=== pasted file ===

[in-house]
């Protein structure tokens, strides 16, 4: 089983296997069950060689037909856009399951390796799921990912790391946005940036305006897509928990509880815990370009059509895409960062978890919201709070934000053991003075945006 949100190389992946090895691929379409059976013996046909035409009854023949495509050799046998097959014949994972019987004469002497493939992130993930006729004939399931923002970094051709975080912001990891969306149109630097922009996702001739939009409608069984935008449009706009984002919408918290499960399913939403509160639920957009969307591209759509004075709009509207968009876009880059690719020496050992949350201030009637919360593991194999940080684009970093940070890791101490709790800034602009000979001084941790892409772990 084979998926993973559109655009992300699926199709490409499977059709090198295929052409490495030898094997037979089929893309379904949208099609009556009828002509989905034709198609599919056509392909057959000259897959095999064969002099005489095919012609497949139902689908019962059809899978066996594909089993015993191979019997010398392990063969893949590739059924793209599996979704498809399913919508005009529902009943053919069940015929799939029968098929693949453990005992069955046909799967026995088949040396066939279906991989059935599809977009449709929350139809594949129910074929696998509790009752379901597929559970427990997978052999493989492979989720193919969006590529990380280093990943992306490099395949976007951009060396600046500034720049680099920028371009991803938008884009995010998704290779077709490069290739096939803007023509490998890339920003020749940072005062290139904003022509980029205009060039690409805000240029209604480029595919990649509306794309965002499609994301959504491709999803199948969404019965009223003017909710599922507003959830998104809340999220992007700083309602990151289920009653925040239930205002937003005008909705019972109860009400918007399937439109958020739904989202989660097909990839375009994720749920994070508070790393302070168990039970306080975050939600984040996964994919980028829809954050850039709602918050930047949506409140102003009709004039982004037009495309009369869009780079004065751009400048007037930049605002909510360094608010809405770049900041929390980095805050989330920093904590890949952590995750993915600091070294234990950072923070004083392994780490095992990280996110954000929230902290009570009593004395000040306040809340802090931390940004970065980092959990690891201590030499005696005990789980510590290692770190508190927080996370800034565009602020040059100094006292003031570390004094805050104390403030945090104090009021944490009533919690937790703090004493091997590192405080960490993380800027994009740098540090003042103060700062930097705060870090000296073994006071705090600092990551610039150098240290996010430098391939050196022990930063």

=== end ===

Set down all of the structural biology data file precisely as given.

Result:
[in-house]
């Protein structure tokens, strides 16, 4: 089983296997069950060689037909856009399951390796799921990912790391946005940036305006897509928990509880815990370009059509895409960062978890919201709070934000053991003075945006 949100190389992946090895691929379409059976013996046909035409009854023949495509050799046998097959014949994972019987004469002497493939992130993930006729004939399931923002970094051709975080912001990891969306149109630097922009996702001739939009409608069984935008449009706009984002919408918290499960399913939403509160639920957009969307591209759509004075709009509207968009876009880059690719020496050992949350201030009637919360593991194999940080684009970093940070890791101490709790800034602009000979001084941790892409772990 084979998926993973559109655009992300699926199709490409499977059709090198295929052409490495030898094997037979089929893309379904949208099609009556009828002509989905034709198609599919056509392909057959000259897959095999064969002099005489095919012609497949139902689908019962059809899978066996594909089993015993191979019997010398392990063969893949590739059924793209599996979704498809399913919508005009529902009943053919069940015929799939029968098929693949453990005992069955046909799967026995088949040396066939279906991989059935599809977009449709929350139809594949129910074929696998509790009752379901597929559970427990997978052999493989492979989720193919969006590529990380280093990943992306490099395949976007951009060396600046500034720049680099920028371009991803938008884009995010998704290779077709490069290739096939803007023509490998890339920003020749940072005062290139904003022509980029205009060039690409805000240029209604480029595919990649509306794309965002499609994301959504491709999803199948969404019965009223003017909710599922507003959830998104809340999220992007700083309602990151289920009653925040239930205002937003005008909705019972109860009400918007399937439109958020739904989202989660097909990839375009994720749920994070508070790393302070168990039970306080975050939600984040996964994919980028829809954050850039709602918050930047949506409140102003009709004039982004037009495309009369869009780079004065751009400048007037930049605002909510360094608010809405770049900041929390980095805050989330920093904590890949952590995750993915600091070294234990950072923070004083392994780490095992990280996110954000929230902290009570009593004395000040306040809340802090931390940004970065980092959990690891201590030499005696005990789980510590290692770190508190927080996370800034565009602020040059100094006292003031570390004094805050104390403030945090104090009021944490009533919690937790703090004493091997590192405080960490993380800027994009740098540090003042103060700062930097705060870090000296073994006071705090600092990551610039150098240290996010430098391939050196022990930063």